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Related In: Results  -  Collection

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Figure 5: Extra kinetochores shorten spindles. (A) Plasmid schematic. The centromeric plasmid assembles a kinetochore (yellow circle) and carries the CUP1 copper resistance gene (green box). Replicated plasmids attach to the spindle via their kinetochores. (B) Driving up plasmid copy number. Plasmid-bearing cells were grown in increasing concentrations of CuSO4 to select for increased plasmid number. (C) Spindle length in strains containing an average of 5, 10, 20, or 30 centromeric plasmids. Spindles are shorter in cells with extra kinetochores and shorten with increasing kinetochore number (p < 0.001, Student's t test). Error bars are SDs in average length. (D) Spindle length scales with attachment number. Each data point is the average spindle length in an independent trial. (E) Extra kinetochores do not alter anaphase dynamics. Wild-type cells (red lines, n = 12) and cells with 10 plasmids (blue lines, n = 12) were synchronized in G1 and released to proceed through mitosis; spindle length was tracked in individual live cells. The time to enter anaphase, maximum length of the anaphase spindle, and rate of anaphase spindle elongation were statistically indistinguishable between wild-type and plasmid-containing cells (p > 0.5 for all parameters, Student's t test). (F) Frames from anaphase movies. Wild type and cells containing 10 plasmids were released from G1 at T = 0:00 (time represented as hours:minutes) and allowed to proceed through mitosis. Frames displayed from the 10-plasmid movie jumps from T = 0:45 to 1:00 to show the second cell entering anaphase. Spindle pole bodies are labeled with mCherry, and spindles are labeled with GFP-tubulin; scale bars, 3 μm. (G, H) Intercentromere separation in the presence of extra kinetochores. (G) Percentage of cells with two close GFP dots signifying a correctly attached chromosome in cells containing a range of plasmids. Error bars are SDs. (H) Mean distance between sister chromatids. Error bars are SDs in average separation.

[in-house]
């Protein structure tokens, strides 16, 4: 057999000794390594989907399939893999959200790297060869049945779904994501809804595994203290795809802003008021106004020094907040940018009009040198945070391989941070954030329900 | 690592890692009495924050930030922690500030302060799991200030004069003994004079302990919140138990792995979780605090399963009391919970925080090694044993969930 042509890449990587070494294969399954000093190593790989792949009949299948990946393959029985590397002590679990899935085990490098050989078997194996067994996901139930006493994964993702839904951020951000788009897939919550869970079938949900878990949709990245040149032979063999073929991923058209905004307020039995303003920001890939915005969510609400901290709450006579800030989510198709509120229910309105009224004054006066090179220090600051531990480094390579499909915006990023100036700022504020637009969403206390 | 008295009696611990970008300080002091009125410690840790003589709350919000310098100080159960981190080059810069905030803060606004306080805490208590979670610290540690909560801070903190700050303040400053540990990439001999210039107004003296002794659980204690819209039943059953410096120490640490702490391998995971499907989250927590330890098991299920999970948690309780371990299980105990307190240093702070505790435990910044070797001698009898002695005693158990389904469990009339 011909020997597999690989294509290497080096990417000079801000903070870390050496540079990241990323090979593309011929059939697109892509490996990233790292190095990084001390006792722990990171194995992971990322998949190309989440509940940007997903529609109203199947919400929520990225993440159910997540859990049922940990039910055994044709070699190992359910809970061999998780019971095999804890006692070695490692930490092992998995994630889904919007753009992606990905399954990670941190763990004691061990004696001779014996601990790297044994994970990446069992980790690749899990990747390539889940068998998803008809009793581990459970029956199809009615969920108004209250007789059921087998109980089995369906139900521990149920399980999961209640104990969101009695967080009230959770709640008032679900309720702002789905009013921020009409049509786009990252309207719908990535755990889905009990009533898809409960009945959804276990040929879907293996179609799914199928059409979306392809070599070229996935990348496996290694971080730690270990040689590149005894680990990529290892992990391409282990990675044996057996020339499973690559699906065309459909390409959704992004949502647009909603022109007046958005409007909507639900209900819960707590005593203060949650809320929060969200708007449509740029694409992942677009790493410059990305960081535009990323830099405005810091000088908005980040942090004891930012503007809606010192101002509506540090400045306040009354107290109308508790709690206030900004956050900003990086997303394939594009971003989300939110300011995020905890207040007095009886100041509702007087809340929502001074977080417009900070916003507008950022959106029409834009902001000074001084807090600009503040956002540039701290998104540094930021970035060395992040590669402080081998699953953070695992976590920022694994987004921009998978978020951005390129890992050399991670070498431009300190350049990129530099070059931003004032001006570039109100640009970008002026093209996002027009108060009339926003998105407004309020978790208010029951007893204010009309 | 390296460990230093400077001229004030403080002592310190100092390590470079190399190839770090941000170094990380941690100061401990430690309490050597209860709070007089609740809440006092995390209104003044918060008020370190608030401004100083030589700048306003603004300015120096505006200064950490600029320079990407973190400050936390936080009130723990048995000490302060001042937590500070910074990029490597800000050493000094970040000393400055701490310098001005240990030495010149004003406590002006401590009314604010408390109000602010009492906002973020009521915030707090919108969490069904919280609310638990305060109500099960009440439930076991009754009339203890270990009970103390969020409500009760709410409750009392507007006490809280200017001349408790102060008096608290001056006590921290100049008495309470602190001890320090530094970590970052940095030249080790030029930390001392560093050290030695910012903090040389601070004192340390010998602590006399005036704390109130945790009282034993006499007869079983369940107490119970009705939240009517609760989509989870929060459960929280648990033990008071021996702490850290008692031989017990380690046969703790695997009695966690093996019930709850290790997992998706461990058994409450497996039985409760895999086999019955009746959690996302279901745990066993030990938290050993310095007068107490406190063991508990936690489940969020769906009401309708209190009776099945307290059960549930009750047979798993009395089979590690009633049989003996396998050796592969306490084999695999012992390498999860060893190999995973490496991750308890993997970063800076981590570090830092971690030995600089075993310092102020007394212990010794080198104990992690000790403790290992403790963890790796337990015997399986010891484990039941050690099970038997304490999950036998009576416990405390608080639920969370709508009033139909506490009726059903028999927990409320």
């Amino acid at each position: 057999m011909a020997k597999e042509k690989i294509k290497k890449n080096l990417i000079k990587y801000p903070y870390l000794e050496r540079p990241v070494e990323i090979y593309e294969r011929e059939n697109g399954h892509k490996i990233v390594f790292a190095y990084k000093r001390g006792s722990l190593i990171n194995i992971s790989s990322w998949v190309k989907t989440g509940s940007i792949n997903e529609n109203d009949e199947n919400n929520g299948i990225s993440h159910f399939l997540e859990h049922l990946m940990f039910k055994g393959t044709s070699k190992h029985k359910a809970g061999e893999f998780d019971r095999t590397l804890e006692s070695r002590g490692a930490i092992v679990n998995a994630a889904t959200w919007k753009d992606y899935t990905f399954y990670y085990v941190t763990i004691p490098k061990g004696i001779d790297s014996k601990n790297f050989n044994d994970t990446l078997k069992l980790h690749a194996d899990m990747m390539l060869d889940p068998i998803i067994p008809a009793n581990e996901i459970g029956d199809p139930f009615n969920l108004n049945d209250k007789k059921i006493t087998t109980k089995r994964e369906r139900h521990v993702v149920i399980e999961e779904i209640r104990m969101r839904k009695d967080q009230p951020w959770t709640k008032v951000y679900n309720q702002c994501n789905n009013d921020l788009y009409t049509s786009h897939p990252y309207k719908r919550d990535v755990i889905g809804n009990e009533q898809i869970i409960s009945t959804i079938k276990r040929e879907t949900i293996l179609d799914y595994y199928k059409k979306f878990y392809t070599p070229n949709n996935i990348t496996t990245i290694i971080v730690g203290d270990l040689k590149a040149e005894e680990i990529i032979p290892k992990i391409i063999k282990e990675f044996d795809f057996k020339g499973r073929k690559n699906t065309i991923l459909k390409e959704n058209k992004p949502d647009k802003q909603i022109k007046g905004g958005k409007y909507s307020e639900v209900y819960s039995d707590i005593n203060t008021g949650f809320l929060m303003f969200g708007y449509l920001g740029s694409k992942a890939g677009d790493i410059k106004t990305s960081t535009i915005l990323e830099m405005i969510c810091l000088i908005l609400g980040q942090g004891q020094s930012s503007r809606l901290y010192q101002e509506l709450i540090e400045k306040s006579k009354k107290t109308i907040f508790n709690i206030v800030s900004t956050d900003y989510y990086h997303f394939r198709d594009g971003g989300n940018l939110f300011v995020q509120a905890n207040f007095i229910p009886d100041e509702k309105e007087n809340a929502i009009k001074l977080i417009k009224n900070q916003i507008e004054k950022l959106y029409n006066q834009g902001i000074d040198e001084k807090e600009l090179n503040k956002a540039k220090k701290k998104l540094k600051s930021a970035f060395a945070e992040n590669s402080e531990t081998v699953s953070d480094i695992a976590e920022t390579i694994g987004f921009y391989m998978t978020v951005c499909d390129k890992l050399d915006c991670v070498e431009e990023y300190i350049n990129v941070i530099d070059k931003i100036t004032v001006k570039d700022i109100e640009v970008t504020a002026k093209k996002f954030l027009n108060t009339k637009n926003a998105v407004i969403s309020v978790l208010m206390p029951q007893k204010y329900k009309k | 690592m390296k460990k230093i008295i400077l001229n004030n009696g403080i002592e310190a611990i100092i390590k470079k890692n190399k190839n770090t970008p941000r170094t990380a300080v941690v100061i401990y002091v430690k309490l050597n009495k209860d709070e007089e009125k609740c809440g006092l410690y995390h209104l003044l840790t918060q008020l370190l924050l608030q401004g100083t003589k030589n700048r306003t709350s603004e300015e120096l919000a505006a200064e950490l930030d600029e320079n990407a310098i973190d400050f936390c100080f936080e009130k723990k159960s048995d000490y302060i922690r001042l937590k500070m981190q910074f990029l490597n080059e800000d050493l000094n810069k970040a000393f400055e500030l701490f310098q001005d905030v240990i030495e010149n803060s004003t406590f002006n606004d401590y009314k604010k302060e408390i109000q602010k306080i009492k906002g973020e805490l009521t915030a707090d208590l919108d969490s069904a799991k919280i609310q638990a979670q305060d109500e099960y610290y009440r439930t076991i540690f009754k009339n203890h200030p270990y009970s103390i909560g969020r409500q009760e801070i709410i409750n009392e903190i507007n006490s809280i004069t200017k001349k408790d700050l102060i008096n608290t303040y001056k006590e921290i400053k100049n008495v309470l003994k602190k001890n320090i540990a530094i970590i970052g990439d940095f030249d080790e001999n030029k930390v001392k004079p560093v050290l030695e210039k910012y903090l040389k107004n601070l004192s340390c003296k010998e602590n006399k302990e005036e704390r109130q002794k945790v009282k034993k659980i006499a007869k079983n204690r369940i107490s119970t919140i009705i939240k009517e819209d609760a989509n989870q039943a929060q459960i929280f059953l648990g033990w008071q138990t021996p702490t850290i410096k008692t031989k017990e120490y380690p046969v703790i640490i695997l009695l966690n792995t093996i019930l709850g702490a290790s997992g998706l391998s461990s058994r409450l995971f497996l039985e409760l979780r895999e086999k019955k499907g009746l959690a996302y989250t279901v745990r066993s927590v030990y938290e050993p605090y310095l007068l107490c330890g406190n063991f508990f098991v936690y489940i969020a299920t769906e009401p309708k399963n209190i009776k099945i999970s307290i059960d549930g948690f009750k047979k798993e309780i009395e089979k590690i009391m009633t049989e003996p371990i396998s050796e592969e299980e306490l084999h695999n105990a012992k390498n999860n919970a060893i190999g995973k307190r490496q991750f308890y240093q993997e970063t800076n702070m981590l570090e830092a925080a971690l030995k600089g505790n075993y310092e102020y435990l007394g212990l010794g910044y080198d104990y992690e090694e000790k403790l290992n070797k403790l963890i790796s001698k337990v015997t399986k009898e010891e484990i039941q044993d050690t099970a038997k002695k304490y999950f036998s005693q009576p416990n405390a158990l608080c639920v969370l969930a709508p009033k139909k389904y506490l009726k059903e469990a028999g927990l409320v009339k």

Mentions: Adding extra kinetochores to wild-type cells should shorten their spindles by creating more attachments between the spindle poles and the chromosomes (Figure 1D). We introduced additional kinetochores in the form of minichromosomes or centromeric plasmids (Figure 5A), which assemble a fully functional kinetochore (Clarke and Carbon, 1980). Multiple centromeric plasmids slow the cell cycle (Futcher and Carbon, 1986), but this delay depends on the spindle checkpoint and is completely eliminated in mad2∆ strains (Wells and Murray, 1996), which lack the checkpoint. We therefore used checkpoint-deficient cells to allow us to add substantial numbers of extra kinetochores without delaying progress through mitosis.

Bottom Line: The length of the mitotic spindle varies among different cell types.A simple model for spindle length regulation requires balancing two forces: pulling, due to micro-tubules that attach to the chromosomes at their kinetochores, and pushing, due to interactions between microtubules that emanate from opposite spindle poles.In the budding yeast Saccharomyces cerevisiae, we show that spindle length scales with kinetochore number, increasing when kinetochores are inactivated and shortening on addition of synthetic or natural kinetochores, showing that kinetochore-microtubule interactions generate an inward force to balance forces that elongate the spindle.

View Article: PubMed Central - PubMed

Affiliation: Molecular and Cellular Biology Department, Harvard University, Cambridge, MA 02138 FAS Center for Systems Biology, Harvard University, Cambridge, MA 02138.

Show MeSH
Related in: MedlinePlus